When I was 21 years old I was diagnosed with epilepsy. Though the news was upsetting, I was relieved it wasn’t a brain tumor. But as I realized the seriousness of the diagnosis, I also came to appreciate how wonderful consciousness and the ability to think rationally really are.
It began with a series of strange feelings, or “auras,” themselves mild seizures. I could no longer hear a woman who was speaking to me. I realized with a thud in my stomach that I was “feeling” her voice. Standing on a subway platform, a fear enveloped me that my hearing was disappearing with the train in the tunnel, and a fear that my consciousness might be slipping away as well. I frequently had vague, heart-pounding feelings of dread—always that I would faint, or worse.
But as unpleasant as these experiences were, I thought I could explain them: The wind or sound in the tunnel knocked out my hearing. I was tired, hungry, or anxious. The temperature was too hot or cold.
But one morning I woke with every muscle screaming, and nausea so intense that merely lifting my head was agony. Worst of all, I had bitten the sides of my tongue to a pulp.
Diagnosis and control
Then came the MRI scans and EEG tests. It was epilepsy, a default diagnosis when neurologists cannot explain seizures by a brain tumor or injury.
Afterward came years of trying different medications. One wasn’t quite strong enough. One stole my appetite (a welcome side effect) but also what felt like my sanity. All made me dizzy and tired. But finally an excellent physician figured out the right treatment. The medicine eased my dread of waking up with a chomped-up tongue. I had to give up alcohol, an easy sacrifice, though giving up espresso was not. Except for some few and far between “episodes” caused by dehydration and childbearing complications, grand-mal seizures became a thing of the past. I’ve had none for many years now.
Conscious of altered consciousness
However, I still occasionally get the auras. The symptoms are usually the same. I realize I can’t make sense of what I’m hearing. Some epileptics are vulnerable to light, like strobe light; I am to sound. Something as innocent as an air conditioner or other “white noise” can threaten to suck out my hearing and ability to comprehend words. Sometimes when I’m vulnerable, any sound can turn into the crescendo from “A Day in the Life.” The only effective weapons are to block any stimulation and wait for sound and language to make sense again.
One of the oddest aura experiences is a feeling that a certain word or phrase is full of significance. Early on, it was often a song. Something as innocuous as “Happy Birthday” could seem full of mysterious meaning. (I’ve heard this experience described as a “brain tickle.”) I would feel that if I could only remember it and get to its significance my condition would be cured.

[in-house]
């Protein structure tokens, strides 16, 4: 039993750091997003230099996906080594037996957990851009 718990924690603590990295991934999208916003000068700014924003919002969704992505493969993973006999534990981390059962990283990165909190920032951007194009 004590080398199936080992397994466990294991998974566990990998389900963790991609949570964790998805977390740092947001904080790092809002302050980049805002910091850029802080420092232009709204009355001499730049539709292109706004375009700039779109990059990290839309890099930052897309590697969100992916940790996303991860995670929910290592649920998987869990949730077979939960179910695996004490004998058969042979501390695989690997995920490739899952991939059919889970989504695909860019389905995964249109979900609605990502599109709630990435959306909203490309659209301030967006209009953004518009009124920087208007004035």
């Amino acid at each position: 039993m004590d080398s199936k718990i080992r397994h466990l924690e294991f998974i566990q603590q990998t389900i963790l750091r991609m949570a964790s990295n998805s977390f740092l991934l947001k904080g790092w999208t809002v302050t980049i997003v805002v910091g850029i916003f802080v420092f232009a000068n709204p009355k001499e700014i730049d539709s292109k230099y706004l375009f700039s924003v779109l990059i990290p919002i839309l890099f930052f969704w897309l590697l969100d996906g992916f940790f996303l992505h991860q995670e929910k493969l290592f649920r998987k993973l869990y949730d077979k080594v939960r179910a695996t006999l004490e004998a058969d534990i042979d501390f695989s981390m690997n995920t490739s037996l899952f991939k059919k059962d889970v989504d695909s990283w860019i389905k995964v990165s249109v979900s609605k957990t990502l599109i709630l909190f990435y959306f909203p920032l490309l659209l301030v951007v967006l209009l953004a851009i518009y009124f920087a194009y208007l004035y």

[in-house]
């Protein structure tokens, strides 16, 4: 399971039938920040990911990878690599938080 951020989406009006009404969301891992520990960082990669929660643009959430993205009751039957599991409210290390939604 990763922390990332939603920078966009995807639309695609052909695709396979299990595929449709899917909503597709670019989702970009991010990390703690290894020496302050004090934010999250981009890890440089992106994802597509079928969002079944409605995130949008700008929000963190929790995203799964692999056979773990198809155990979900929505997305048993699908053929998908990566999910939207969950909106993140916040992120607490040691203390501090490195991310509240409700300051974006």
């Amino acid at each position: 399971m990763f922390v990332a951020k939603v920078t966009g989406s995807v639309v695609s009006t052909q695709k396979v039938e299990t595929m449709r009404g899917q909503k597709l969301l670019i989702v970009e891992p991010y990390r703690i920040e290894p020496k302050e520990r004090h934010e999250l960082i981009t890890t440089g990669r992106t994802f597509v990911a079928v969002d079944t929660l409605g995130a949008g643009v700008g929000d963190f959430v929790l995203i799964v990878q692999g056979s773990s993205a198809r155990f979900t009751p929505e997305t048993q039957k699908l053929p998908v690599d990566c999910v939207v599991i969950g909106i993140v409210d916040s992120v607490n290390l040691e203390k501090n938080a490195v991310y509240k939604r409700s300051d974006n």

I have no delusions that these feelings are supernatural communications, though I can see how before modern science many epileptics probably did. But once the aura passes I can never remember what the word, phrase, or song is. Sometimes I try to write it down, but when ordinary thinking returns, the word is nonsense or something insignificant like pan or back. When my husband has been able to write down words I try to say, they turn out to be gibberish.
But it is truly fascinating that when I have an aura, I am conscious of my altered consciousness. I am aware that my ability to perceive and process is not quite right.
Superstition to science
Alexander the Great and Julius Caesar had a falling sickness that today is thought to have been epilepsy. In ancient times these two were seen as blessed by the gods. In other eras, such seizures were seen as demonic possession.
Fyodor Dostoevsky, arguably the world’s most famous epileptic, had the lead character in his novel The Idiot portray his seizures as endowed with a saintly mysticism. And Dostoevsky said of the first moments of his own seizures, “I would experience such joy as would be inconceivable in ordinary life. . . . I would feel the most complete harmony in myself and in the whole world and this feeling was so strong and sweet that for a few seconds of such bliss I would give 10 or more years of my life, even my whole life perhaps.”
My experience is not joy, but it is no longer dread. A mood change is part of an aura. But is it simply fear of the oncoming symptoms? I can’t answer this chicken-and-egg question. But I know this: When, after an aura, I can again understand what my children are saying, when a song is just a song, a phrase just a phrase, or a word just a word, I can almost cry with relief and delight.
The author is an editor of major textbooks, as well as an illustrator and composer who served on the board of the Georgetown Theatre Company.